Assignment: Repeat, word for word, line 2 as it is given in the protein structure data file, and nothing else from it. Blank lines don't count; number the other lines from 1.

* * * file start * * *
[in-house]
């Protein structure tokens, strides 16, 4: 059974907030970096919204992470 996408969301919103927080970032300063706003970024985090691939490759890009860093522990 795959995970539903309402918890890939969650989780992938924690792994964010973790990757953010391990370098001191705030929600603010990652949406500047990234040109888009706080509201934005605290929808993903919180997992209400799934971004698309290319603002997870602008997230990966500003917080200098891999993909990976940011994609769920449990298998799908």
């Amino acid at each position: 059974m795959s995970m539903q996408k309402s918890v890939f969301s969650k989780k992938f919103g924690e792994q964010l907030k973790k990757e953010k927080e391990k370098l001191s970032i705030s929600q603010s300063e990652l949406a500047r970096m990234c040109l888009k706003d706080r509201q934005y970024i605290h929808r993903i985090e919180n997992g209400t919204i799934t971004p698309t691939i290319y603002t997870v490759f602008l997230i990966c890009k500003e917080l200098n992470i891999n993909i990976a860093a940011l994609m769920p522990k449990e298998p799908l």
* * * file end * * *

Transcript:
């Protein structure tokens, strides 16, 4: 059974907030970096919204992470 996408969301919103927080970032300063706003970024985090691939490759890009860093522990 795959995970539903309402918890890939969650989780992938924690792994964010973790990757953010391990370098001191705030929600603010990652949406500047990234040109888009706080509201934005605290929808993903919180997992209400799934971004698309290319603002997870602008997230990966500003917080200098891999993909990976940011994609769920449990298998799908």